Dealing with excessive email
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It’s been years and I just couldn’t take it anymore. Email would come in so fast and furious to my inbox that I just couldn’t deal with it all. Important things would get pushed to the bottom. Things would get overlooked. My inbox was just creating too much stress. So I made it my mission to get a grip on my email. Finally controlling it instead of it controlling me.
Managing multiple email accounts
I have an email for work, a personal email, one for our household and I also have a few more for clients. Most of the email accounts are Gmail or Google Workspace. This means I have to log into many different email accounts multiple times a day to check for new messages.
Almost 4 years ago I discovered Shift, a chrome based desktop app for streamlining and collaborating across accounts and workflows. It’s like having multiple tabs open but with better organization, notifications and unified search. Having multiple email accounts, this tool was a no brainer and I fell in love right away. You can see it in action here.
Clear your inbox
The next problem was a jam-packed inbox. I would constantly try and delete or archive email to stay on top of it, but I would always inevitably fall behind. I was intentionally leaving things in my inbox so I wouldn’t forget them, but as new stuff came in they kept getting pushed further down and once they are past page one, forget it.
I decided I had to start fresh. I selected anything and everything in my inbox and archived it. The nice thing about archiving is it’s still searchable, it’s just not in your face. In fact with Gmail, archive is actually just removing the inbox label. Clearing the inbox felt great! Unfortunately email continued to flow back in.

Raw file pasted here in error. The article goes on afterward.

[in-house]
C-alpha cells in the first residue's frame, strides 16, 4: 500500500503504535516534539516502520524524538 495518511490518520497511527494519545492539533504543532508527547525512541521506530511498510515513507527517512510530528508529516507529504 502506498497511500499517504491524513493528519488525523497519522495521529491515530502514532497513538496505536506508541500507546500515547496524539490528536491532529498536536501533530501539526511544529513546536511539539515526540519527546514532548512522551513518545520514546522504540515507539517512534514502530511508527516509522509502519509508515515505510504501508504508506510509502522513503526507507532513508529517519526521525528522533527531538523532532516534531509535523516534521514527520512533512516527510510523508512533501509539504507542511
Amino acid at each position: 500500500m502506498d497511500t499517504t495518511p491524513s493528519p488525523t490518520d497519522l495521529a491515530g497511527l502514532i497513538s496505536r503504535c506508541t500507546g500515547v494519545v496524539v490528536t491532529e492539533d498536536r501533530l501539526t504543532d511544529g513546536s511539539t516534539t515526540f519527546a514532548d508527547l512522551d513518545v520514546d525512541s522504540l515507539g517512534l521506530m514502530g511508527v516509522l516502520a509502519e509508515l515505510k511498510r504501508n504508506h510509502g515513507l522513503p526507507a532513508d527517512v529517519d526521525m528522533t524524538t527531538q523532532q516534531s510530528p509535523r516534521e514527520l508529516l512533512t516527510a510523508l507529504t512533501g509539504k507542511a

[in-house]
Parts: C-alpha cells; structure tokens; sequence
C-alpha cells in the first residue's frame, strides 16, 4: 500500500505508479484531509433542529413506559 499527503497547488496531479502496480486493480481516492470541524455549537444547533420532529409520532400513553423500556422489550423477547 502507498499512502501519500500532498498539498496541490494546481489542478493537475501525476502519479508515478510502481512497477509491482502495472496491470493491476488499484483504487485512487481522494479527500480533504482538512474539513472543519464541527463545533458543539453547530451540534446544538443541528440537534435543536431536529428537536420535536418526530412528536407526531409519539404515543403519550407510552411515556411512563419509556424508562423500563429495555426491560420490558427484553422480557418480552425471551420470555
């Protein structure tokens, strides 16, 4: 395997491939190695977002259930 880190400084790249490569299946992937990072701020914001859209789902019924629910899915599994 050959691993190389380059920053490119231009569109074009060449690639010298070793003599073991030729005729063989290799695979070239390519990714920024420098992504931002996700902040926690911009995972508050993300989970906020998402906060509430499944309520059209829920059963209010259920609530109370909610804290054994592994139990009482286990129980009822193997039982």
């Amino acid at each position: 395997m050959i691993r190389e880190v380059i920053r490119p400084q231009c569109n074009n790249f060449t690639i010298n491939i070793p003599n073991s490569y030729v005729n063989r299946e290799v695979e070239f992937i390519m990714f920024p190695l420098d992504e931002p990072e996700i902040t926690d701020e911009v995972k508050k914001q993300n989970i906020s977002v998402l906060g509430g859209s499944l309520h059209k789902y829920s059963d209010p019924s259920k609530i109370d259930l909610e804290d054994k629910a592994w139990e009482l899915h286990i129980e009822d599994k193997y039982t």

Organize with labels or folders
Soon after I noticed my inbox filling up again. However, now I was noticing there was a lot of things that didn’t need my immediate attention, were just information or where unimportant all together.
This is when I began creating filters. I looked for patterns. Maybe something in the subject that could be a trigger to put a specific label on it. Some emails that came from a specific domain could be given their own label. I got crazy and started having things skip the inbox, some I had marked read, some I even just had deleted. The more I could keep from clogging my inbox, the better.
Are you really reading them? Unsubscribe!
All these years, All these signups. As well intentioned as they were, there were so many. I found I wasn’t even reading 90% of them. That’s when I made the tough decision… unsubscribe.
If you signed up for it, it’s required to have an unsubscribe button on it. Use it. If you’re not actually reading them you might as well. I would find some that I would check occasionally and wanted to keep so I would look for options to slow down how many I was getting and I even unsubscribed to a bunch and re-subscribed using my personal email. Don’t forget to create those filters on those other accounts as well.
Build a new routine
Things were going great. I now have a clean and organized email account with a lot less email coming in daily. This was awesome, but I was still leaving things in my inbox like a to-do list. Everything had different response times or I was waiting on different things so I was still leaving a lot in my inbox and always feeling unaccomplished.
This is when I realized I had to do something different. Now everyday I start by cleaning my inbox. Items that need attention get moved to another system. Is it support? Create a ticket. Is it project related? Create a task. Does it have a due date? Put it on the calendar. The goal is to run lean and clean and have a near empty inbox at the close of business for the day.
I’m one of those people who’s always trying all the new software I see. I have to say, of all the one’s I’ve tried, Shift is my favorite. It’s definitely the tool that got me thinking about email in a whole different way and I’m grateful for it. So if you have multiple email accounts, Try Shift today.